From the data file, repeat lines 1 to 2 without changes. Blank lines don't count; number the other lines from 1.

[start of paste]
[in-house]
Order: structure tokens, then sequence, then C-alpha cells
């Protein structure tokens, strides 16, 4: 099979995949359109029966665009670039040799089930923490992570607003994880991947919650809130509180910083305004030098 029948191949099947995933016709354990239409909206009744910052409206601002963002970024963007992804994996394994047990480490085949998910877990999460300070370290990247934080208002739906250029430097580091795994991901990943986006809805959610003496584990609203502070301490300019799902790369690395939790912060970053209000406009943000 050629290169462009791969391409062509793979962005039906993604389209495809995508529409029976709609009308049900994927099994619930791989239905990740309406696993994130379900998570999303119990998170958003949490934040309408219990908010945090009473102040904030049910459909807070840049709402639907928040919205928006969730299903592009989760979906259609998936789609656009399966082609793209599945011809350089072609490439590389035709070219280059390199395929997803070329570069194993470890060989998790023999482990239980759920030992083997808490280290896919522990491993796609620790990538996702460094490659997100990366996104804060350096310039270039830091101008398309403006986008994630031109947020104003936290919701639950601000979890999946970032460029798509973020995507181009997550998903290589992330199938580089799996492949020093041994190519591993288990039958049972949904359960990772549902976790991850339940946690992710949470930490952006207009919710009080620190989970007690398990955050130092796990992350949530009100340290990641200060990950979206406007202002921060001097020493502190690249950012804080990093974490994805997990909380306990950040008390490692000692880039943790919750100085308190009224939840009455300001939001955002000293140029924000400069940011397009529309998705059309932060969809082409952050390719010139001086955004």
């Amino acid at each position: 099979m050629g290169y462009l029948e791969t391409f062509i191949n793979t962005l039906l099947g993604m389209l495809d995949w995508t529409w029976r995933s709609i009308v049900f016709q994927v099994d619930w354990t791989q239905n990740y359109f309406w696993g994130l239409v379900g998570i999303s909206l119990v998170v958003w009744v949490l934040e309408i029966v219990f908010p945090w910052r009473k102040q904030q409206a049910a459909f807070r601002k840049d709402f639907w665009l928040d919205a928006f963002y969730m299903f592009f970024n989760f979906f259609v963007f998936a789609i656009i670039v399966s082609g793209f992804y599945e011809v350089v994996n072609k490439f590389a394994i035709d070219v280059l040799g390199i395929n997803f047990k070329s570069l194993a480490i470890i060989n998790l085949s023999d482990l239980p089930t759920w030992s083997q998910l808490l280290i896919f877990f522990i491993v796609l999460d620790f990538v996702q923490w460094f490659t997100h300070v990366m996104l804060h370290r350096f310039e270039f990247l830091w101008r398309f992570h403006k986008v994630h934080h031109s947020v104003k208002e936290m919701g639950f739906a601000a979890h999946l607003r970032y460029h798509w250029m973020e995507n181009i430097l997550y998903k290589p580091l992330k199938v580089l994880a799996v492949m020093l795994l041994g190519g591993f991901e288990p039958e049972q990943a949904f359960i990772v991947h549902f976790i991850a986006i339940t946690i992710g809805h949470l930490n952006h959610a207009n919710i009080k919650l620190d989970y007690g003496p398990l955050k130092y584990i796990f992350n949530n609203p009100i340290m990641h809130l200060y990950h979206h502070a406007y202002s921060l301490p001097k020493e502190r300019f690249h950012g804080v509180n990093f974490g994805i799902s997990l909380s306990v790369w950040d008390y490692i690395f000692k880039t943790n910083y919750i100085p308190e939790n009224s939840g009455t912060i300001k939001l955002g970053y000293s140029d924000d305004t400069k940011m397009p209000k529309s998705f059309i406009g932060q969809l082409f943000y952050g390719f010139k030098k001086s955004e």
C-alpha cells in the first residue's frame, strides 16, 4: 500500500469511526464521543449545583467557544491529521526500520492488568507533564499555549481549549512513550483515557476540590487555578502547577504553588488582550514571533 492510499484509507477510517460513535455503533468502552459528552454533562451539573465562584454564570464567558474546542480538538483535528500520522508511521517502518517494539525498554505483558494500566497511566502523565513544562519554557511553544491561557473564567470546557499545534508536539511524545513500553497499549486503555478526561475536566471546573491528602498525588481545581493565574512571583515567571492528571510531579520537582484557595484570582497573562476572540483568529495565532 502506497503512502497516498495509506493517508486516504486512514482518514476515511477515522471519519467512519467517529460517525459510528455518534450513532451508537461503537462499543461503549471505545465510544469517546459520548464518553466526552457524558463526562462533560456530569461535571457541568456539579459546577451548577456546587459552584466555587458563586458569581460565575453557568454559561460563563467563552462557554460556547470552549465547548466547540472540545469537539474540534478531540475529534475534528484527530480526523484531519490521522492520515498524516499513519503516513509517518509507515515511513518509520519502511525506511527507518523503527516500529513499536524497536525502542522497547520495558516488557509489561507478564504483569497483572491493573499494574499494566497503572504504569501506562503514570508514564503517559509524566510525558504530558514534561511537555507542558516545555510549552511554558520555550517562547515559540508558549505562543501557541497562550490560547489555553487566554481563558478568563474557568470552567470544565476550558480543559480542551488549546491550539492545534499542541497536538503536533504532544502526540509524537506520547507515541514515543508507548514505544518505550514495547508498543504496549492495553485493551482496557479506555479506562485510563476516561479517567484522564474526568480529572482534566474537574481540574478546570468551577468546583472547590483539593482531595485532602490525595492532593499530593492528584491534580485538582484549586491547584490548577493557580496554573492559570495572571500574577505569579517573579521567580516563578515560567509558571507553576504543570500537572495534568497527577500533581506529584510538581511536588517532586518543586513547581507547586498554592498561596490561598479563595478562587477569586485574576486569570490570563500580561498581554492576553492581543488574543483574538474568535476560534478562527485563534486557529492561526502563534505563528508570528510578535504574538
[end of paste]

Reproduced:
[in-house]
Order: structure tokens, then sequence, then C-alpha cells